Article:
State Records Committee Appeal Decision 2018-15


ACLU of Utah and the Disability Law Center, Petitioner, v.

DAVIS COUNTY, Respondent.


Case No. 18-15

By this appeal, Petitioner, the American Civil Liberties Union of Utah and the Disability Law Center, seeks access to records held by Respondent, Davis County.


In a letter dated October 31, 2017, David C. Reymann, legal counsel for Petitioner, filed a request for records pursuant to the Government Records Access and Management Act (“GRAMA”). Counsel on behalf of Petitioner requested:

1. All written standards used or relied upon by Davis County in its administration and operation of the Davis County Jail at any time during the past five (5) years, including but not limited to the Utah Jail Standards;

2. All written contracts or agreements relating to or governing Davis County’s use of the standards referenced in request no. 1, including but not limited to any written license agreements and any documents reflecting any consideration paid by Davis County for use of the Utah Jail Standards;

3. All correspondence, including emails, between Davis County (including the Sheriff’s Department), on the one hand, and Mr. Gary DeLand, Mr. Tate McCotter, the Utah Sheriffs’ Association, the National Institute of Jail Operations, and/or DeLand and Associates, on the other hand, regarding the Utah Jail Standards or any portion thereof, including but not limited to any claims of business confidentiality (including any statements of reasons) submitted to Davis County pursuant to Utah Code § 63G-2-309; and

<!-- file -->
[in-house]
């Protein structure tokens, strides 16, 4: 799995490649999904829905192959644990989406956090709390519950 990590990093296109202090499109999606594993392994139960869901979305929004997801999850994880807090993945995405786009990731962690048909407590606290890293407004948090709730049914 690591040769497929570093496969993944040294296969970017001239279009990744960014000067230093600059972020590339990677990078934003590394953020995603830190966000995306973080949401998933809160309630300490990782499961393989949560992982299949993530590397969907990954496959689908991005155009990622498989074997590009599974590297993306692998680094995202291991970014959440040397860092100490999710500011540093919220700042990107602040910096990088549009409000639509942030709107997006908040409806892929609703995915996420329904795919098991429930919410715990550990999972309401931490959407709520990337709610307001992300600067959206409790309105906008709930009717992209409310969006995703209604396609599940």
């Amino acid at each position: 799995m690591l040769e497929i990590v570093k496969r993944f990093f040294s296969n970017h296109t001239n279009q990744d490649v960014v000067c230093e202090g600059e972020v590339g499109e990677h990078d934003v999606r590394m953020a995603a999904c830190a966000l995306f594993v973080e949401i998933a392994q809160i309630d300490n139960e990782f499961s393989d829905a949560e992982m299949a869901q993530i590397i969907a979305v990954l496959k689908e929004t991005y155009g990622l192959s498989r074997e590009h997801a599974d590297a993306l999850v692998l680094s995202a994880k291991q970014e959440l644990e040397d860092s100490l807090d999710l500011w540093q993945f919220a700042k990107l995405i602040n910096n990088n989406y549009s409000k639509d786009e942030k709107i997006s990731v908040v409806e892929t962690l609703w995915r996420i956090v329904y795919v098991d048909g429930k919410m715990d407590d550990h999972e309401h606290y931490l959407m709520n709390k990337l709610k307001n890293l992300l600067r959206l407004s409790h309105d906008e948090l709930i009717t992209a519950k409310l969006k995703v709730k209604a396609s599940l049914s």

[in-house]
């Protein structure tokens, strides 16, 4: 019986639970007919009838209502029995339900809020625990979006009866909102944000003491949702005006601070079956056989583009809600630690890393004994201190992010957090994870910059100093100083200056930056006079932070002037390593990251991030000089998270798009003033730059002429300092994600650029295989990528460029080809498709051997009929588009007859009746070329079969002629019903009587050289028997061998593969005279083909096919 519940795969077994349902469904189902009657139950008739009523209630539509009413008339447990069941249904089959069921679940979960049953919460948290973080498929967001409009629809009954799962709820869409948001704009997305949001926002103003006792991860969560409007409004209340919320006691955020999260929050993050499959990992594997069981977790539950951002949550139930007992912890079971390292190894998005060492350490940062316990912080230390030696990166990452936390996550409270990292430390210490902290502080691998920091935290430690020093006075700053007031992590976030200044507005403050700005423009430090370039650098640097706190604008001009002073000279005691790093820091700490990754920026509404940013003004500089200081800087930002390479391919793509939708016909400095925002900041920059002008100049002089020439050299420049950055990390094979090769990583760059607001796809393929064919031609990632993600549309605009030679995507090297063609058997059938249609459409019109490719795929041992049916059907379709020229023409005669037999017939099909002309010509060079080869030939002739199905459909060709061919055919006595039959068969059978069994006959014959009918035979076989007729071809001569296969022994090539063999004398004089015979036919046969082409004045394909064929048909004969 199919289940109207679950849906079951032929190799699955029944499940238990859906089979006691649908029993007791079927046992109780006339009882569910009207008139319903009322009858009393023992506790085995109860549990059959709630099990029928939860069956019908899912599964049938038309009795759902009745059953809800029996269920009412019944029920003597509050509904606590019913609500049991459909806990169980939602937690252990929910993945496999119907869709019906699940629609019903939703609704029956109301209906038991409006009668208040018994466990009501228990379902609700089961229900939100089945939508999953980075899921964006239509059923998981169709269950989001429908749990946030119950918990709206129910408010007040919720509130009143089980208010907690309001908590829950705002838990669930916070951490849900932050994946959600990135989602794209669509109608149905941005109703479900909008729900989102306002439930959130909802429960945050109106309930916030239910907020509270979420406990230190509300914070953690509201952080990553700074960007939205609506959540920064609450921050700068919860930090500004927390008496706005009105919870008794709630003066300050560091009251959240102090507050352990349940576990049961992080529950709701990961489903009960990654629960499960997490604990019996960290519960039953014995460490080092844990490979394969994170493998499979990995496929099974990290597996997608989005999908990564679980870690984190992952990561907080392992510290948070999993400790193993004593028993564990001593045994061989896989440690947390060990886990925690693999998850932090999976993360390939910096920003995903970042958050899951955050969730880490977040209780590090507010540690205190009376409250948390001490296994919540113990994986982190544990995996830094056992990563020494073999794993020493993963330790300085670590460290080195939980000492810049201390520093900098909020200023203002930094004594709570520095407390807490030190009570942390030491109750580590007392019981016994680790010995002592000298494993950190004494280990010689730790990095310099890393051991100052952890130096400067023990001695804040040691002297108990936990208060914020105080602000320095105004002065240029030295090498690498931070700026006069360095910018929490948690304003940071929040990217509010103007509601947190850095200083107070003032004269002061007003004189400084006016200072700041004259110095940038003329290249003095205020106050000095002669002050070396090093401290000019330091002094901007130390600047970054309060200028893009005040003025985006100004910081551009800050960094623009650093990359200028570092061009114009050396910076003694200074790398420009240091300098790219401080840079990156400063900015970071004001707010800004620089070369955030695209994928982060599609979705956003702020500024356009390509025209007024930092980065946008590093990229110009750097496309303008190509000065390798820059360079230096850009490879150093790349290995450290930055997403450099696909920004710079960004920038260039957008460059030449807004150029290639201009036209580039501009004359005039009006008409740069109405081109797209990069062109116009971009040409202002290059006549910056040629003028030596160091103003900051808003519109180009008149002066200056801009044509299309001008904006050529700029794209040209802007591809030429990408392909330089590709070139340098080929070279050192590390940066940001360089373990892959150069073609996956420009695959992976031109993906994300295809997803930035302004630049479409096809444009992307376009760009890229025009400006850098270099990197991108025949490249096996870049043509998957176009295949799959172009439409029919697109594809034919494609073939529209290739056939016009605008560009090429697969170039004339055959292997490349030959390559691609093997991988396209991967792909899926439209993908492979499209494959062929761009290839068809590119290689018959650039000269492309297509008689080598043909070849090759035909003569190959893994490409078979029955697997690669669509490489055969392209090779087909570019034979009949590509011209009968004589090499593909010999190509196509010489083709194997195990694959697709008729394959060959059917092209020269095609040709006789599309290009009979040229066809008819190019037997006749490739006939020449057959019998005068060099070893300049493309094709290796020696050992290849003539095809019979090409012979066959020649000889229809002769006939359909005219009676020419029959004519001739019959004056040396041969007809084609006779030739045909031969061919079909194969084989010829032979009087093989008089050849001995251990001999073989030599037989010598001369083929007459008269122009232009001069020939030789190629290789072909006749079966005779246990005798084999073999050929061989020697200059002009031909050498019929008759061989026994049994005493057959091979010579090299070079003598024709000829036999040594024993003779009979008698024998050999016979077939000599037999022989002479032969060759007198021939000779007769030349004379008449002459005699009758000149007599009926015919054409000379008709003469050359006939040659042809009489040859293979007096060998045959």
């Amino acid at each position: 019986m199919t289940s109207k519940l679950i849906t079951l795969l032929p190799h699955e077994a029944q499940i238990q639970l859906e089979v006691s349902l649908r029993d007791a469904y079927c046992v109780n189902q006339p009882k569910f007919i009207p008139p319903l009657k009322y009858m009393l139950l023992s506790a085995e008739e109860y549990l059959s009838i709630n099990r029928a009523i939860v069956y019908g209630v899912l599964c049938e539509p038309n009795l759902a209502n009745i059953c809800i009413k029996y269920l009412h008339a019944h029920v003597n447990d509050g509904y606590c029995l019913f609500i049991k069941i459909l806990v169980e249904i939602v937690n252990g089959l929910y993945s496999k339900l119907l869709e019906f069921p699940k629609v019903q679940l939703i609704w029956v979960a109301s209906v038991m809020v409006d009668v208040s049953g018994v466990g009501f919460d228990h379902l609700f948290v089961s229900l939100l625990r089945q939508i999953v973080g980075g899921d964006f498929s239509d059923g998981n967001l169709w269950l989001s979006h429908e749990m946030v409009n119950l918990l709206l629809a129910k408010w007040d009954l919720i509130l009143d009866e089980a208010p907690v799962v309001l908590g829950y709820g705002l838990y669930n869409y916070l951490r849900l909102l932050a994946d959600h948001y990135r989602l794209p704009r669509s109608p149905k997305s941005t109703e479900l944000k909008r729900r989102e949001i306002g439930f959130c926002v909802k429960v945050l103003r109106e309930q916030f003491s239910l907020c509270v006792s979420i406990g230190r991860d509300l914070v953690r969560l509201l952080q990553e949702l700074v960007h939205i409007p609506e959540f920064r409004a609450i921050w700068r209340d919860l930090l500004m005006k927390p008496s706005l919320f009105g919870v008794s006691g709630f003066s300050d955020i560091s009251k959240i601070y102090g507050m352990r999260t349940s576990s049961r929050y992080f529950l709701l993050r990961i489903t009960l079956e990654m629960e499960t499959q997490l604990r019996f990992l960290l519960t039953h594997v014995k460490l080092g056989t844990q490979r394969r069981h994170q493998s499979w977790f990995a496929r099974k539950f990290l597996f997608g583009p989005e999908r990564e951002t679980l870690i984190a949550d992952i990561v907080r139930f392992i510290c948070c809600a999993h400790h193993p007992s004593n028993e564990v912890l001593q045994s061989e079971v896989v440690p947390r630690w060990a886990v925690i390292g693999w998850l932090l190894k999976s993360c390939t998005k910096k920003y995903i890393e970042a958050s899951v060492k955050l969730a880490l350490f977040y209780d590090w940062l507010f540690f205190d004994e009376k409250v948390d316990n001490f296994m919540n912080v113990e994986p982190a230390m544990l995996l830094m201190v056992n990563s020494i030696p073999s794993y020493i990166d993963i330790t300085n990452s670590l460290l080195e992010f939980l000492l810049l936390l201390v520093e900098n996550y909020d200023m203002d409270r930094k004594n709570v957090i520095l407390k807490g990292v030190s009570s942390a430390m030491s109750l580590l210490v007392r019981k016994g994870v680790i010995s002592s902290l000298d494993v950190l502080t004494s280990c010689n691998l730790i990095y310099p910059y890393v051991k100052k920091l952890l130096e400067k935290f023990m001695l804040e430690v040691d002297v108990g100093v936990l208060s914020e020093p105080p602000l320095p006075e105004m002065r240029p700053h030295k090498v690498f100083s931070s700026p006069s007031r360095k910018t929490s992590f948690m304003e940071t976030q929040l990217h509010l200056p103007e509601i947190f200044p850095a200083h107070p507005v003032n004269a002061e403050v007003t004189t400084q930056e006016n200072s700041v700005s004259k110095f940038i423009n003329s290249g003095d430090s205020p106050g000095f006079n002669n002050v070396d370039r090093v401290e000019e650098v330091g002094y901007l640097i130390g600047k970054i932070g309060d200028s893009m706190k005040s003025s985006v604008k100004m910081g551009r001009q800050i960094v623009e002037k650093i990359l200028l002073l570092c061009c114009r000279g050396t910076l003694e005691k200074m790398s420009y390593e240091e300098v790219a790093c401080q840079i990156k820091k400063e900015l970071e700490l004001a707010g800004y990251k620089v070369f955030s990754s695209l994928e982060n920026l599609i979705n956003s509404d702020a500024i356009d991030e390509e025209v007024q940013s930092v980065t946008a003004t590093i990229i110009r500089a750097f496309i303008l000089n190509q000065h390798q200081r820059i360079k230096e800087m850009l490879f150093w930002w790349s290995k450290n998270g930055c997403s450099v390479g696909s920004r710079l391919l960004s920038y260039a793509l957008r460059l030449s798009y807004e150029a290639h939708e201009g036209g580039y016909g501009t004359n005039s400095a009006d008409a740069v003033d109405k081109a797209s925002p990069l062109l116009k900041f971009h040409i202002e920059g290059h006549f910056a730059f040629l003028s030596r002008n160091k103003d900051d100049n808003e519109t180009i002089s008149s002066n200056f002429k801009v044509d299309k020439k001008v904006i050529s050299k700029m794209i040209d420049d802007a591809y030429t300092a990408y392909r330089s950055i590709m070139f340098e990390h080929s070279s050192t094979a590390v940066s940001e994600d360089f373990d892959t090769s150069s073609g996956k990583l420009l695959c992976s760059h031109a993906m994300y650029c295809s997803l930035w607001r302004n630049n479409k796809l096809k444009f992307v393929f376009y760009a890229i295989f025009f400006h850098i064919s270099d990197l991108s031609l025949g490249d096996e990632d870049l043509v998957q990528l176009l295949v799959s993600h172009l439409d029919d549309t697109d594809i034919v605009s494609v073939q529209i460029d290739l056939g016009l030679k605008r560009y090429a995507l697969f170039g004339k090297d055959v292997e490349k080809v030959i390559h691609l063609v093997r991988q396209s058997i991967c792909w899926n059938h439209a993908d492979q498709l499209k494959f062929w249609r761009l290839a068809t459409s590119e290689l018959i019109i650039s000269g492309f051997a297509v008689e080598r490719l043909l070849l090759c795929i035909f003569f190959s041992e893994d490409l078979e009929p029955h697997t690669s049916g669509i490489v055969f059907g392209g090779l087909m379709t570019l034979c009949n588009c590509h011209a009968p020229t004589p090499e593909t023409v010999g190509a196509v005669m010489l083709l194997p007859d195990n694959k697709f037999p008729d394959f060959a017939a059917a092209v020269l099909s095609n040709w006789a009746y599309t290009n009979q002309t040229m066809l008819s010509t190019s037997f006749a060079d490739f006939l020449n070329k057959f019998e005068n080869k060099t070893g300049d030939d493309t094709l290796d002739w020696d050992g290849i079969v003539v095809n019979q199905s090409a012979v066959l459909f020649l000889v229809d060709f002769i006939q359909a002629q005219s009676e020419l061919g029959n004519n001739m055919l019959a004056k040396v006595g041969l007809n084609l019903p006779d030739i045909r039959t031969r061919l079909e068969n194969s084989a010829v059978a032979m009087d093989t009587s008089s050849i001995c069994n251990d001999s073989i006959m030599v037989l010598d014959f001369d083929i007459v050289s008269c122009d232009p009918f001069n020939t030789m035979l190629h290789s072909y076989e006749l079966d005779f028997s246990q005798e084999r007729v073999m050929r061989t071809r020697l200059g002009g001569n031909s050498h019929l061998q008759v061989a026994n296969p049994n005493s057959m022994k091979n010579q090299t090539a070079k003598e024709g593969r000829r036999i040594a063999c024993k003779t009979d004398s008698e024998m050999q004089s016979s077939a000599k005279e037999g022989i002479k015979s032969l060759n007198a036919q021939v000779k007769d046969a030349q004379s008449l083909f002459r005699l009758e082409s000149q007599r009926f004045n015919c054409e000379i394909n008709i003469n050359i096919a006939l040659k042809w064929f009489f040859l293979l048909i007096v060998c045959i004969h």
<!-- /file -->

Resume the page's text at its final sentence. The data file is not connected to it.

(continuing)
4. All final written audits and other reports assessing Davis County’s compliance with the standards reference in request no. 1 issued at any time during the past five (5) years.

In a letter dated December 6, 2017, the Records Officer for Respondent granted in part and denied in part Petitioner’s request for records.

An appeal was filed with James E. Smith, Chief Administrative Officer for GRAMA Appeals for Respondent. Mr. Smith affirmed the decision of the Records Officer finding that some of the requested records are not records under GRAMA because Respondent “did not prepare, does not own, does not receive and does not retain the Utah Jail Standards and/or the final written audits and other reports assessing [Respondent’s] compliance with the Utah Jail Standards, in general.”

Petitioner filed an appeal with the State Records Committee (“Committee”). The Committee having reviewed the arguments submitted by the parties, having reviewed the records in camera and having heard oral argument and testimony on April 12, 2018, now issues the following Decision and Order.


1. The Government Records Access and Management Act (“GRAMA”) specifies that “all records are public unless otherwise expressly provided by statute.” Utah Code § 63G-2-201(2). Records that are not public are designated as either “private,” “protected,” or “controlled.” See, Utah Code §§ 63G-2-302, -303, -304 and -305.